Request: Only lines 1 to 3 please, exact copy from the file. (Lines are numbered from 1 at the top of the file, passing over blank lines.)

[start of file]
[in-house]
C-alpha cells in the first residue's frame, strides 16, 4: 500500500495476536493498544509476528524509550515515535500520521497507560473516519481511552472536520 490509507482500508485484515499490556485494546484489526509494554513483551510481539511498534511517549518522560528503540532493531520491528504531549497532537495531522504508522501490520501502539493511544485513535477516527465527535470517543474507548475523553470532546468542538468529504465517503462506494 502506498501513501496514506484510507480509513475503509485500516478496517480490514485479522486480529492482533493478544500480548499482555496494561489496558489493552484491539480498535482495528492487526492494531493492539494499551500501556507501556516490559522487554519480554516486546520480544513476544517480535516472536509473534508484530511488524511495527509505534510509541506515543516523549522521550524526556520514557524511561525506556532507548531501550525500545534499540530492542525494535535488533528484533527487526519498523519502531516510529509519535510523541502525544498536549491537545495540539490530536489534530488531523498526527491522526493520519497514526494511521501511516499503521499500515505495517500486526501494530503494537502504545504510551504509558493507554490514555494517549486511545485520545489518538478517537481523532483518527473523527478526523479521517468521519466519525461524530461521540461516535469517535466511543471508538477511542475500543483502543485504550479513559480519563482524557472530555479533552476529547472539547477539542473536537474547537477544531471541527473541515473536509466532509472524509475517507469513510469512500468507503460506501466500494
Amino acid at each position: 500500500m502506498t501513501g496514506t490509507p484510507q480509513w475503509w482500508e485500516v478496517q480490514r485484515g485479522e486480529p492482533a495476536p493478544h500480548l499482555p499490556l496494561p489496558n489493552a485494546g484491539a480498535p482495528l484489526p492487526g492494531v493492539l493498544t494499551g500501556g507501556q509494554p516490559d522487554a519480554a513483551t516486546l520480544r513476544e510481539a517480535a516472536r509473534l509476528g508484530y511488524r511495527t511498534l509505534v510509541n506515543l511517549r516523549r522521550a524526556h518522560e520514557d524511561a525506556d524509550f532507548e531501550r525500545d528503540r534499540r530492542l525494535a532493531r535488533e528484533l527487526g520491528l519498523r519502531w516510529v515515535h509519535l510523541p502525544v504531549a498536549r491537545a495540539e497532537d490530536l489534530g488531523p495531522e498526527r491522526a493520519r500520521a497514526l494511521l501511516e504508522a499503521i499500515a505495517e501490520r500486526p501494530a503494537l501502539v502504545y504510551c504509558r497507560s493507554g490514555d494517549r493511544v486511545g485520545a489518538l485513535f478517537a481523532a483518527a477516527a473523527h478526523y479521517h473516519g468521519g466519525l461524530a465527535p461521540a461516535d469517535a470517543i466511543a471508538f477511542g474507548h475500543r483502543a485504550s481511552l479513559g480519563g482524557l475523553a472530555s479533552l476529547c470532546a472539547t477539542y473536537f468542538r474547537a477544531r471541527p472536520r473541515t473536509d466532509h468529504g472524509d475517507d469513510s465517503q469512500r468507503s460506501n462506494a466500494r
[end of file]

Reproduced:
[in-house]
C-alpha cells in the first residue's frame, strides 16, 4: 500500500495476536493498544509476528524509550515515535500520521497507560473516519481511552472536520 490509507482500508485484515499490556485494546484489526509494554513483551510481539511498534511517549518522560528503540532493531520491528504531549497532537495531522504508522501490520501502539493511544485513535477516527465527535470517543474507548475523553470532546468542538468529504465517503462506494 502506498501513501496514506484510507480509513475503509485500516478496517480490514485479522486480529492482533493478544500480548499482555496494561489496558489493552484491539480498535482495528492487526492494531493492539494499551500501556507501556516490559522487554519480554516486546520480544513476544517480535516472536509473534508484530511488524511495527509505534510509541506515543516523549522521550524526556520514557524511561525506556532507548531501550525500545534499540530492542525494535535488533528484533527487526519498523519502531516510529509519535510523541502525544498536549491537545495540539490530536489534530488531523498526527491522526493520519497514526494511521501511516499503521499500515505495517500486526501494530503494537502504545504510551504509558493507554490514555494517549486511545485520545489518538478517537481523532483518527473523527478526523479521517468521519466519525461524530461521540461516535469517535466511543471508538477511542475500543483502543485504550479513559480519563482524557472530555479533552476529547472539547477539542473536537474547537477544531471541527473541515473536509466532509472524509475517507469513510469512500468507503460506501466500494
Amino acid at each position: 500500500m502506498t501513501g496514506t490509507p484510507q480509513w475503509w482500508e485500516v478496517q480490514r485484515g485479522e486480529p492482533a495476536p493478544h500480548l499482555p499490556l496494561p489496558n489493552a485494546g484491539a480498535p482495528l484489526p492487526g492494531v493492539l493498544t494499551g500501556g507501556q509494554p516490559d522487554a519480554a513483551t516486546l520480544r513476544e510481539a517480535a516472536r509473534l509476528g508484530y511488524r511495527t511498534l509505534v510509541n506515543l511517549r516523549r522521550a524526556h518522560e520514557d524511561a525506556d524509550f532507548e531501550r525500545d528503540r534499540r530492542l525494535a532493531r535488533e528484533l527487526g520491528l519498523r519502531w516510529v515515535h509519535l510523541p502525544v504531549a498536549r491537545a495540539e497532537d490530536l489534530g488531523p495531522e498526527r491522526a493520519r500520521a497514526l494511521l501511516e504508522a499503521i499500515a505495517e501490520r500486526p501494530a503494537l501502539v502504545y504510551c504509558r497507560s493507554g490514555d494517549r493511544v486511545g485520545a489518538l485513535f478517537a481523532a483518527a477516527a473523527h478526523y479521517h473516519g468521519g466519525l461524530a465527535p461521540a461516535d469517535a470517543i466511543a471508538f477511542g474507548h475500543r483502543a485504550s481511552l479513559g480519563g482524557l475523553a472530555s479533552l476529547c470532546a472539547t477539542y473536537f468542538r474547537a477544531r471541527p472536520r473541515t473536509d466532509h468529504g472524509d475517507d469513510s465517503q469512500r468507503s460506501n462506494a466500494r